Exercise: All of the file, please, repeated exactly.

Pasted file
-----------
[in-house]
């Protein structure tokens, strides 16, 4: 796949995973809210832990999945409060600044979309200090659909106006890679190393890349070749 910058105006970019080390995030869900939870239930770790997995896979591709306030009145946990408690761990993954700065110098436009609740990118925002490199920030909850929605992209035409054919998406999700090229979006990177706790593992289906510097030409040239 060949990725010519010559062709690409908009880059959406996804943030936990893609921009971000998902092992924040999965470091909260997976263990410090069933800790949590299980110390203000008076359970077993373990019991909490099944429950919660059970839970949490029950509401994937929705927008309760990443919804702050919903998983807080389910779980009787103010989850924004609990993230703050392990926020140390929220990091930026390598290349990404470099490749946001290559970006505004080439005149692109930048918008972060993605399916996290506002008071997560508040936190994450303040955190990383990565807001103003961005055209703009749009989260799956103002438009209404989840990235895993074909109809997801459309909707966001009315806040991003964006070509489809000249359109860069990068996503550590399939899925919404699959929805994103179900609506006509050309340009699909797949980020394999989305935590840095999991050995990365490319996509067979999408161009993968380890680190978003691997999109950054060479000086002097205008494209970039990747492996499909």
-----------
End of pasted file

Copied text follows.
[in-house]
């Protein structure tokens, strides 16, 4: 796949995973809210832990999945409060600044979309200090659909106006890679190393890349070749 910058105006970019080390995030869900939870239930770790997995896979591709306030009145946990408690761990993954700065110098436009609740990118925002490199920030909850929605992209035409054919998406999700090229979006990177706790593992289906510097030409040239 060949990725010519010559062709690409908009880059959406996804943030936990893609921009971000998902092992924040999965470091909260997976263990410090069933800790949590299980110390203000008076359970077993373990019991909490099944429950919660059970839970949490029950509401994937929705927008309760990443919804702050919903998983807080389910779980009787103010989850924004609990993230703050392990926020140390929220990091930026390598290349990404470099490749946001290559970006505004080439005149692109930048918008972060993605399916996290506002008071997560508040936190994450303040955190990383990565807001103003961005055209703009749009989260799956103002438009209404989840990235895993074909109809997801459309909707966001009315806040991003964006070509489809000249359109860069990068996503550590399939899925919404699959929805994103179900609506006509050309340009699909797949980020394999989305935590840095999991050995990365490319996509067979999408161009993968380890680190978003691997999109950054060479000086002097205008494209970039990747492996499909």